I will give you some very good feedback on this since I work in the same office of an agency that gives most everything a homeless or less advantaged person needs to survive, sometimes housing (but their is often a long waiting list for this). My husband works for a drop-in homeless persons center that does the same. In California, especially on the coast, there are numerous homeless people that also have mental illness. It does not get that cold at night here, so there are places they can sleep, then they show up at the drop in centers and get breakfast and lunch, showers, wash their clothes, etc. Every night of the week a church serves a dinner, so their is that option as well. At the job where I work, (not my job directly, but one in the same office as mine) men and women alike are given all the the personal hygiene items needed, food, temporary shelter, and more.
    Some of these people, particularly the men, go up and down the coast getting free services. They also get transportation cards to use for buses, sleeping bags, blankets, clothes, suitcases, etc. Like I said, many of these people deal with mental illness, and they are protected from anyone that would force them to contact a relative because they are adults and have been given a legal right to remain autonomous from anyone that might try and take their freedom away. All of the services are confidential, so some of these people remain off the grid by choice.

    • Medea June 11, 2017 / 10:10 pm

      It’s the same here in Montreal, a lot of homeless person suffer from mental illness, sometime very severe cases. They manage to live, or to survive in the streets anyway.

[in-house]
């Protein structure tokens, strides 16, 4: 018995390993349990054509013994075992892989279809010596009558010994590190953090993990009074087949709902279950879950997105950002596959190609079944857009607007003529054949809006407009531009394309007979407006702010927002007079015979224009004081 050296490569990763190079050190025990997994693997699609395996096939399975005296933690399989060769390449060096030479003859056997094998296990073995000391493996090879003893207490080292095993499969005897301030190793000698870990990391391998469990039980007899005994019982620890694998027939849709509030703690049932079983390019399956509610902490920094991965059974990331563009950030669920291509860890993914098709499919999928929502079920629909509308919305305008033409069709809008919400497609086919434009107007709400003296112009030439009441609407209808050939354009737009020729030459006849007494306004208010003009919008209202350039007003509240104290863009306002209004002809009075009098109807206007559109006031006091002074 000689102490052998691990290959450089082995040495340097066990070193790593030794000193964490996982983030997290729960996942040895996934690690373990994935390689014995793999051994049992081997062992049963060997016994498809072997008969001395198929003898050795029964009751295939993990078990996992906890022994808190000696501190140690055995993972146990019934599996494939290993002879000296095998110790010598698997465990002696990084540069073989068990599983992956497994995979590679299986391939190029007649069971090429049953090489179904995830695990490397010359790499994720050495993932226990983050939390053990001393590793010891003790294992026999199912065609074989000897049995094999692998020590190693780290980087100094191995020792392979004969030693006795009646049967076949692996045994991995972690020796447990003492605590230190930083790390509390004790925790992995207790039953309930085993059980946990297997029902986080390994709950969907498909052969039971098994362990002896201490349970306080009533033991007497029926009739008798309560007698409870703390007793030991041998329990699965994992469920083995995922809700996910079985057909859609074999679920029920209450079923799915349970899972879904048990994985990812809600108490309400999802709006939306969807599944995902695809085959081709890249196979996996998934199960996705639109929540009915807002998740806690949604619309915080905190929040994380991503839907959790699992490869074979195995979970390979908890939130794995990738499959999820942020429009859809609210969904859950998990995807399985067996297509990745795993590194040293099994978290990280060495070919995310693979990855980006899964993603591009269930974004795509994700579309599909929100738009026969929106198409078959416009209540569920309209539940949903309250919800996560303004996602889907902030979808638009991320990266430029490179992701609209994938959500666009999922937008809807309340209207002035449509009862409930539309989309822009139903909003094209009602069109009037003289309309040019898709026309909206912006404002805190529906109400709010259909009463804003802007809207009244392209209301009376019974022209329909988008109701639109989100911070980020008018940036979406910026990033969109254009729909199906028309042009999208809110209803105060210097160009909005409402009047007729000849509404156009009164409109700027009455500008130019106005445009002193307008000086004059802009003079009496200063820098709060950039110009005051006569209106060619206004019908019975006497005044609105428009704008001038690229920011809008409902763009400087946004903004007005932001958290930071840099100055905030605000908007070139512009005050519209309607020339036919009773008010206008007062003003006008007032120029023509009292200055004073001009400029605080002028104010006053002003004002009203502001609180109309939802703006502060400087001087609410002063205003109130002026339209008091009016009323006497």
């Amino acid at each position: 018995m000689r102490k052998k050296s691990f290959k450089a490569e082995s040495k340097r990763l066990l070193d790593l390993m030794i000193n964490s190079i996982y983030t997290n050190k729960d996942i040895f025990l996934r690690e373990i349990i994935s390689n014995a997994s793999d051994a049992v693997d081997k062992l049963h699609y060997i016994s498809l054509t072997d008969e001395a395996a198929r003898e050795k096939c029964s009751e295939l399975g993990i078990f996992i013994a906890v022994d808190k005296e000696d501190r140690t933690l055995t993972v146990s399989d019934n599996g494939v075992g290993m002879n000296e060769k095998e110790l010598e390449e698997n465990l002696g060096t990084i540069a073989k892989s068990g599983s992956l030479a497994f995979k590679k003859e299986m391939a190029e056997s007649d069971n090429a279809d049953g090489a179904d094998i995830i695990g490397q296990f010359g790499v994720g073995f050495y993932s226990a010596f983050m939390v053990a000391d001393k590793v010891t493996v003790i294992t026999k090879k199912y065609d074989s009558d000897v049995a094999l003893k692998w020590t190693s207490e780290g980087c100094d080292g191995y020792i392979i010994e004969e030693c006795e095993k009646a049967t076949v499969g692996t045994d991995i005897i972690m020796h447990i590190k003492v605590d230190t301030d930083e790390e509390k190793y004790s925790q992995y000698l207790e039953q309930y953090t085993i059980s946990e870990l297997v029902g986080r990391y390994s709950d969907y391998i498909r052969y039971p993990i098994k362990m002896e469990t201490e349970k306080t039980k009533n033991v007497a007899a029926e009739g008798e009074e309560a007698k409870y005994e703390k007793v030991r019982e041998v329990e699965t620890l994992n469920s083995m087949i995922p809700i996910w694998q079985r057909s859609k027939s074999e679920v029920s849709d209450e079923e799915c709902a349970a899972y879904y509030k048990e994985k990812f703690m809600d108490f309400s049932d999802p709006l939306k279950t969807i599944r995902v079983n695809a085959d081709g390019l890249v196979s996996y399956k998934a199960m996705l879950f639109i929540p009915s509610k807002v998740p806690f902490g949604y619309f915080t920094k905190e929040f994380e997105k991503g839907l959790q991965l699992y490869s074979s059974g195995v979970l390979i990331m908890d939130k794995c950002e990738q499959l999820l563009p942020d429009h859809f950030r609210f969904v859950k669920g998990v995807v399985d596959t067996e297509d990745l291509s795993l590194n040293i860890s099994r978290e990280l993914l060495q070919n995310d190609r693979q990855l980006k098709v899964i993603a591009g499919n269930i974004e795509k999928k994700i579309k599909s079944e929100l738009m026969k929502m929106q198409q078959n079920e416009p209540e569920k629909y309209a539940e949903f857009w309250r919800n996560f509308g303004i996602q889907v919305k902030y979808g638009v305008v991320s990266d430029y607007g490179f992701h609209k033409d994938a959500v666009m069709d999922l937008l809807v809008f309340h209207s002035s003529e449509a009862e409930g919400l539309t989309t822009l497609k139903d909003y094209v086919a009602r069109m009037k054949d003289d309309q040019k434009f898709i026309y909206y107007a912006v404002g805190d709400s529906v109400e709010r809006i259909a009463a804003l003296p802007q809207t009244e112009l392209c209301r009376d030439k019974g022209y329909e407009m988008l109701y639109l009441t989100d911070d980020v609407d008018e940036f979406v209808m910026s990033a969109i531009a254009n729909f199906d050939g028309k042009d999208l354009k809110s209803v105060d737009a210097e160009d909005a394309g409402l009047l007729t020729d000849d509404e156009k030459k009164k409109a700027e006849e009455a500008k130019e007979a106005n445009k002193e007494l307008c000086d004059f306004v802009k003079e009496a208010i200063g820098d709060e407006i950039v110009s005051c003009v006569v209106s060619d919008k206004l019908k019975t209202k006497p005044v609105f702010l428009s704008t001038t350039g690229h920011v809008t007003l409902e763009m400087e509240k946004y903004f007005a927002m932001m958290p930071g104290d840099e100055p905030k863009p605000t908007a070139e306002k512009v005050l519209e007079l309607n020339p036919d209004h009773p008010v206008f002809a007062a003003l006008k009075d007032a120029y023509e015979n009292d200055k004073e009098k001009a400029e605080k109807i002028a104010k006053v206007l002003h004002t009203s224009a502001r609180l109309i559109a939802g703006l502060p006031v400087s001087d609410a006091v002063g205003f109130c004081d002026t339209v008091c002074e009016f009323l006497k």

• Meaghan June 11, 2017 / 10:15 pm

        I didn’t see any homeless people in Poland — none that I could tell, anyway — and only one beggar. She didn’t act at all like the beggars in the US, who mostly stand there at heavily trafficked street corners with signs soliciting money. She was an old, dark-skinned woman silently kneeling on the sidewalk, staring down, her hand out, palm up, to accept whatever was offered.

    • Julie June 12, 2017 / 2:43 pm

      However, if they were two young boys coming in for these services, I would assume that the employees would have some obligation to notify law enforcement, no?

  7. Jaclyn June 9, 2017 / 12:24 am

    typo correction *there, not “their”

    • marsyao June 9, 2017 / 7:23 pm

      According the link you posted here, LE do not find anything

  8. Kat June 11, 2017 / 10:06 pm

    All I’ve seen article wise is the dig came up empty. Shame, it would have been nice to have her case solved, too…..